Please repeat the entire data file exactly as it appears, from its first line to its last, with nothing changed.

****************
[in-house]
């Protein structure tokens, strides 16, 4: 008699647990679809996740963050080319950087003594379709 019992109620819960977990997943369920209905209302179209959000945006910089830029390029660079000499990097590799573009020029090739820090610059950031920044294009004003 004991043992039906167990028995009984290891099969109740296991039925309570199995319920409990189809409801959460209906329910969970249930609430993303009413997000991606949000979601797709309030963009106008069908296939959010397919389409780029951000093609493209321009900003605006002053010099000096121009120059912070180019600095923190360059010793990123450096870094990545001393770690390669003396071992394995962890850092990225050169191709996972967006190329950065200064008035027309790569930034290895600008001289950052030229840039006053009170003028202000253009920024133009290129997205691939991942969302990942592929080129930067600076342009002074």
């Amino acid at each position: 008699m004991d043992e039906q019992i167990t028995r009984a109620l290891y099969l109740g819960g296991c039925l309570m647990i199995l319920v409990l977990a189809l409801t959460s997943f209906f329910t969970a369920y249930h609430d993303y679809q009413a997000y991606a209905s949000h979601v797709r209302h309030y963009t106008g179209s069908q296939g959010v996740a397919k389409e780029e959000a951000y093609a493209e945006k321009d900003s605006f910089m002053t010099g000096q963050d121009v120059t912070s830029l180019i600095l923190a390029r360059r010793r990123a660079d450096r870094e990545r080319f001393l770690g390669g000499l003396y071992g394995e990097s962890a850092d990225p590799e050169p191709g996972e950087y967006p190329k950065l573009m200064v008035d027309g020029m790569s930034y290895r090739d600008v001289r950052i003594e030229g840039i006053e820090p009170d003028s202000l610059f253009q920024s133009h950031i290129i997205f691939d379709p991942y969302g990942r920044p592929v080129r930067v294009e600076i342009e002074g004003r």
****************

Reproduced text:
[in-house]
């Protein structure tokens, strides 16, 4: 008699647990679809996740963050080319950087003594379709 019992109620819960977990997943369920209905209302179209959000945006910089830029390029660079000499990097590799573009020029090739820090610059950031920044294009004003 004991043992039906167990028995009984290891099969109740296991039925309570199995319920409990189809409801959460209906329910969970249930609430993303009413997000991606949000979601797709309030963009106008069908296939959010397919389409780029951000093609493209321009900003605006002053010099000096121009120059912070180019600095923190360059010793990123450096870094990545001393770690390669003396071992394995962890850092990225050169191709996972967006190329950065200064008035027309790569930034290895600008001289950052030229840039006053009170003028202000253009920024133009290129997205691939991942969302990942592929080129930067600076342009002074």
């Amino acid at each position: 008699m004991d043992e039906q019992i167990t028995r009984a109620l290891y099969l109740g819960g296991c039925l309570m647990i199995l319920v409990l977990a189809l409801t959460s997943f209906f329910t969970a369920y249930h609430d993303y679809q009413a997000y991606a209905s949000h979601v797709r209302h309030y963009t106008g179209s069908q296939g959010v996740a397919k389409e780029e959000a951000y093609a493209e945006k321009d900003s605006f910089m002053t010099g000096q963050d121009v120059t912070s830029l180019i600095l923190a390029r360059r010793r990123a660079d450096r870094e990545r080319f001393l770690g390669g000499l003396y071992g394995e990097s962890a850092d990225p590799e050169p191709g996972e950087y967006p190329k950065l573009m200064v008035d027309g020029m790569s930034y290895r090739d600008v001289r950052i003594e030229g840039i006053e820090p009170d003028s202000l610059f253009q920024s133009h950031i290129i997205f691939d379709p991942y969302g990942r920044p592929v080129r930067v294009e600076i342009e002074g004003r």